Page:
Short stories, linkage, and the movie Blancanieves (#SFWApro)

My progress on Cygnet Moon has been periodically interrupted by short stories all year so I'll be taking a brief hiatus on the short story front in order to finish the novel. I will be around, because I've promised folks some interviews and blog posts, and I will be cross-posting those events here. Otherwise, things are going to be kind of quiet here at the old blog.

The last couple of weeks have just blown me away by the number of people who have said such nice things about Miserere and Manifesto: UF

Just a few links:

Justin Landon gave a super shout-out to Miserere over at Tor.com in Under the Radar and calls Miserere "... one of the most grossly under-read novels of the last few years."

Mihir Wanchoo reviewed Manifesto: UF at Fantasy Book Critic. He gave a brief synopsis and his thoughts on each and every story, including "Naked the Night Sings":

This was another story, whose title was attention-grabbing, plus it was written by Teresa Frohock and so I was assured of two things; elegant prose and dark settings. Not only does the author do her best in creating a rich, dark atmosphere but she also goes about creating admirable characters who leave you hooked onto the story. Another fine dark gem from an author who is fast becoming a solid favorite of mine.

"Another fine dark gem ..." will be going on my novel web page soon. Meanwhile, go read Mihir's review and see what he has to say about all the other great stories in Manifesto.

I got a Friday night suprise from Matt Gilliard when he reviewed Miserere at his blog, 52 Book Reviews. What was so interesting about this review was the Gender Bias in SF/F Roundtable discussion that led up to Matt's decision to read more novels written by women. Authors Stina Leicht, Zachary Jernigan, and Mazarkis Williams joined Matt for a discussion of women in SF/F, and they provided some interesting thoughts on the subject.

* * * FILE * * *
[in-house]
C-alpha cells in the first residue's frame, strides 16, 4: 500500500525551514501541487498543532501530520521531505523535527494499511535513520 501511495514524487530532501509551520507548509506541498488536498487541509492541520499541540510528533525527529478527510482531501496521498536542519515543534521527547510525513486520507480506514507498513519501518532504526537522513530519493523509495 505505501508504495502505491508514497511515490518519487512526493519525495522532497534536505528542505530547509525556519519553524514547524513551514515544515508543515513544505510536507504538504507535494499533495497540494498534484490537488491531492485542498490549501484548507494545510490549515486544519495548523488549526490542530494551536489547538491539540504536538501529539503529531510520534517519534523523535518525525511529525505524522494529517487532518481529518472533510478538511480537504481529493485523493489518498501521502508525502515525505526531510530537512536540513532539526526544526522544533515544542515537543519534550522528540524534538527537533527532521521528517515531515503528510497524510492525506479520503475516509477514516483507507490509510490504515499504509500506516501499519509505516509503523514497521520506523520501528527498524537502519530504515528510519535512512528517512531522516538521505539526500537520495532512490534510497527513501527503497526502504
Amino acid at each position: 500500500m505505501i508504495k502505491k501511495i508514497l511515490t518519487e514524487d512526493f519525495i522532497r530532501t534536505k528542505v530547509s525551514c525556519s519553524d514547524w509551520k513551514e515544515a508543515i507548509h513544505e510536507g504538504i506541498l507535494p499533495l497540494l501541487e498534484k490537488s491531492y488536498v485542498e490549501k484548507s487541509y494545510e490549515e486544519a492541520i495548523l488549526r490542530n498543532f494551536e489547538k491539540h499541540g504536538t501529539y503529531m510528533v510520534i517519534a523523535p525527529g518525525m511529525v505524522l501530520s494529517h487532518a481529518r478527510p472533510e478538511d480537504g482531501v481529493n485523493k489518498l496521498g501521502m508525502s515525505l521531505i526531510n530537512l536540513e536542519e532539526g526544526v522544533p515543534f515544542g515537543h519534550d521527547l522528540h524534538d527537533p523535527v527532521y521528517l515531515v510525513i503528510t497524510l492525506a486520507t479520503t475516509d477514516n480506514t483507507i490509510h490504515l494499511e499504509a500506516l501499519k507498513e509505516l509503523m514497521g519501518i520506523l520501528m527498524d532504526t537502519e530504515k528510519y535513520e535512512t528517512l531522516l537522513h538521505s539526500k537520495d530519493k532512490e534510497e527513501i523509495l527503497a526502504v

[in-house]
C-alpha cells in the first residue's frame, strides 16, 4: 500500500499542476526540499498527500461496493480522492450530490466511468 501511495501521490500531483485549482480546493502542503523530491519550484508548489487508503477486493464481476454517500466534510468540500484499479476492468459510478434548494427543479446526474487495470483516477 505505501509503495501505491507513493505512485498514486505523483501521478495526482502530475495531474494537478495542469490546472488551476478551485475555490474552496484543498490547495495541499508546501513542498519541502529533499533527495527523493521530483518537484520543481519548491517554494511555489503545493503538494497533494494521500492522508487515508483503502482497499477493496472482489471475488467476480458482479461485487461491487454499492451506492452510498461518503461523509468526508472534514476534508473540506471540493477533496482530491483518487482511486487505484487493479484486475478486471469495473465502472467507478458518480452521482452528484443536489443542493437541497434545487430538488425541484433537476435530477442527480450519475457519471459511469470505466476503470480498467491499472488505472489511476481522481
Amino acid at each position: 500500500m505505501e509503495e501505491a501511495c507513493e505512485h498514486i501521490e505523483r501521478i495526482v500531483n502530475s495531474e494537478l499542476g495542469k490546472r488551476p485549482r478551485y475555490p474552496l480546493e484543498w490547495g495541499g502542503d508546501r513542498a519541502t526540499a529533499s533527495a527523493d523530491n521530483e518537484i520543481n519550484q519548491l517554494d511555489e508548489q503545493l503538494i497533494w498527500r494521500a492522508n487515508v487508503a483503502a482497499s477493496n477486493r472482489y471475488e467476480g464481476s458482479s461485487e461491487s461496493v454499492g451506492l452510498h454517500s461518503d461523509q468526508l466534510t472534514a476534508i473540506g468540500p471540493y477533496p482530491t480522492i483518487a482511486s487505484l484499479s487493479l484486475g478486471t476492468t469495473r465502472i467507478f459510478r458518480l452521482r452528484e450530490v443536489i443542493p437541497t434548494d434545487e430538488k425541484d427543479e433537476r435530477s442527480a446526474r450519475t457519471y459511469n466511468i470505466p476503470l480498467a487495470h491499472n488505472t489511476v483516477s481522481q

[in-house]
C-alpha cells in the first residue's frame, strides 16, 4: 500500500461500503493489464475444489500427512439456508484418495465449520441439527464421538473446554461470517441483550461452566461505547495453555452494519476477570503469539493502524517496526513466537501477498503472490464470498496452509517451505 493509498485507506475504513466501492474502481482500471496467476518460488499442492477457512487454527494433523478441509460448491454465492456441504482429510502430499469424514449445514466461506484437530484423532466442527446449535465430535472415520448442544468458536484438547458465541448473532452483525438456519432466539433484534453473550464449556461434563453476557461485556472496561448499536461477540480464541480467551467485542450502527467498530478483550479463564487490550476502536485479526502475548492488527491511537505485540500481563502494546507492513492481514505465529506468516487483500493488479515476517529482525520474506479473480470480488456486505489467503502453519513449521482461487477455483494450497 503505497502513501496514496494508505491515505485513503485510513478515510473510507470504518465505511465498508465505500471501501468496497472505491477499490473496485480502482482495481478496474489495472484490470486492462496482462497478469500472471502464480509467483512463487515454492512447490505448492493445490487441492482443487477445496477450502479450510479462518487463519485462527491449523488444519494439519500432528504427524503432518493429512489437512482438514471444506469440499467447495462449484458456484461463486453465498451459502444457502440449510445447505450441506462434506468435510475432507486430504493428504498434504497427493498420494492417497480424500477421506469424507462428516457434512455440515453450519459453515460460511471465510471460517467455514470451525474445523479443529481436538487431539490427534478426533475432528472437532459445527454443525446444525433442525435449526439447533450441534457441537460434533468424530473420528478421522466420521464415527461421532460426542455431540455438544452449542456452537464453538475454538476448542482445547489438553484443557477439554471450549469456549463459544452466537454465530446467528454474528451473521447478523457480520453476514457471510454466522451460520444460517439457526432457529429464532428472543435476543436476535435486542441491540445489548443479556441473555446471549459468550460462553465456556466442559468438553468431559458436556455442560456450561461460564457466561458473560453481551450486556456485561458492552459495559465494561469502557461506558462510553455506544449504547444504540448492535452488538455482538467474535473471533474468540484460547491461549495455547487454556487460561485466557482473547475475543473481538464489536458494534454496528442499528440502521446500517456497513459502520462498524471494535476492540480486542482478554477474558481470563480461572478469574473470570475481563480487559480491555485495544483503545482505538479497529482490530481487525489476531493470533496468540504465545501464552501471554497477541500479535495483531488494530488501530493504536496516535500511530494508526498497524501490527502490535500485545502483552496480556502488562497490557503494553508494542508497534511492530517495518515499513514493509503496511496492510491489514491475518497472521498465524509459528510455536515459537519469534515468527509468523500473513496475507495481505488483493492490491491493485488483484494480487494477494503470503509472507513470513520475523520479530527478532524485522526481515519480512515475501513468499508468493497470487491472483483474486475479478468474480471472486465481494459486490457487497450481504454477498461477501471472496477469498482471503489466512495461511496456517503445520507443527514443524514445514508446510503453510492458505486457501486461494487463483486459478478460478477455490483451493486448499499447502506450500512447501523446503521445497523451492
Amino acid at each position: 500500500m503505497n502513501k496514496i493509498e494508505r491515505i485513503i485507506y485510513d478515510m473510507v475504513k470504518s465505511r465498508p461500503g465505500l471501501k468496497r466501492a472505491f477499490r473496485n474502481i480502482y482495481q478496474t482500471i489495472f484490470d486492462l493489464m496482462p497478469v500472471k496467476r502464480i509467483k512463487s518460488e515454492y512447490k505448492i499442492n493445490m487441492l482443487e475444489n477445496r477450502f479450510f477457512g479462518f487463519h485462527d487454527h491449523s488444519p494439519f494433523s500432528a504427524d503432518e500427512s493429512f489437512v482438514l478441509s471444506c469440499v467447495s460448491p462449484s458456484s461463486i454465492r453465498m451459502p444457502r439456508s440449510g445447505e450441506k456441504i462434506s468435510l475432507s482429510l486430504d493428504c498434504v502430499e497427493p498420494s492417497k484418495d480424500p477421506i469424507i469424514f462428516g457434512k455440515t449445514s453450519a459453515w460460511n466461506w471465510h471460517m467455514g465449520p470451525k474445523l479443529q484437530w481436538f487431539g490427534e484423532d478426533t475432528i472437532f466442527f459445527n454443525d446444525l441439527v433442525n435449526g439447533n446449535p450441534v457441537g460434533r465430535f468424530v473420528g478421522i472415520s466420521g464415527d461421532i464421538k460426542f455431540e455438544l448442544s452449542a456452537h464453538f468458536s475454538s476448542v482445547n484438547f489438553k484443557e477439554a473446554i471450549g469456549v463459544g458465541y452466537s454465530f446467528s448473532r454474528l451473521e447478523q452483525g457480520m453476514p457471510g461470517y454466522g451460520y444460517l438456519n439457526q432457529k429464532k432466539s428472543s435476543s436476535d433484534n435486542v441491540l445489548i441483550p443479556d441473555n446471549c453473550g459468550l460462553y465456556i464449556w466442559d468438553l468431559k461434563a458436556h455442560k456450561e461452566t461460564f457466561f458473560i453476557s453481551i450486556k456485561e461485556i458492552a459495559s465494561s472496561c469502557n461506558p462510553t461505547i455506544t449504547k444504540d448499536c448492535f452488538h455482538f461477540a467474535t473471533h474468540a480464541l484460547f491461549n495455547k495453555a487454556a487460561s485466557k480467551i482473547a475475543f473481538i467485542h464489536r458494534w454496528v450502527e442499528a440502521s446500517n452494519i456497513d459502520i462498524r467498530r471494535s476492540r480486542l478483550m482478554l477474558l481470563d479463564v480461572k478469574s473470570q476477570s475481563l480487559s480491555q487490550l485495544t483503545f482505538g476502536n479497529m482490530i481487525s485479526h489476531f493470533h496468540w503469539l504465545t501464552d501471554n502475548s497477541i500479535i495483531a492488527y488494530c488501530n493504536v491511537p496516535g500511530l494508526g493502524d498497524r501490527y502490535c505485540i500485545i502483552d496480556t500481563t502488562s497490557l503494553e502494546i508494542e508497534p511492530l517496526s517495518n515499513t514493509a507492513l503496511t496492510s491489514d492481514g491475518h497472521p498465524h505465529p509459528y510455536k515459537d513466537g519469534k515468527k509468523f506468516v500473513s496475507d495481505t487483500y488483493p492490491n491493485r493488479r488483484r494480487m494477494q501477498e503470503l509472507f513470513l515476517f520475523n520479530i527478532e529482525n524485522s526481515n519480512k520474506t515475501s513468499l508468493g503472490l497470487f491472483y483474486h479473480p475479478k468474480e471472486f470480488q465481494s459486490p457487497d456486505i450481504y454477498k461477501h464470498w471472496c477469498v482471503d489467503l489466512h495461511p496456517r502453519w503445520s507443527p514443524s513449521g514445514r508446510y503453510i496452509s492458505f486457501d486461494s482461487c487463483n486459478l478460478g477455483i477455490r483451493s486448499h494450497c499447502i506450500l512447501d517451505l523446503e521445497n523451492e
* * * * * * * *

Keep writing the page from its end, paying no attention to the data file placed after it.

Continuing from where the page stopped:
It was a big project, but Matt handled it very, very well. Whatever you do, read these links:

Gender Bias in SF/F Roundtable Part 1

Gender Bias in SF/F Roundtable Part 2

Gender Bias in SF/F Roundtable Part 3

And finally, I watched a movie recently that I would really like to share with you. Later on, when I've got more time, I'll write a full review, but for now, if you are looking for a dark and delicious fairy tale, watch the movie Blancanieves.

The entire film is a tribute to silent movies and Pablo Berger treats his subject with great love. The idea of Snow White as a bullfighter made me laugh until I saw the performances in this film. The acting is subtle and glorious. Maribel Verdú, who is fast becoming one of my favorite actresses, plays the wicked stepmother to evil perfection. The coolest twist comes in Carmen/Blancanieve's desire, which is not to become a dancer like her mother, but to become a renowned bullfighter like her father. Set in Andalusia in the 1920s, the movie captures the romance of the period and brings it to life in black and white.

Blancanieves is dark and luscious and made with love so go on and take a bite of that apple. You won't regret it. Not at all.

I'll be around.

Watch for me.

Solomon Kane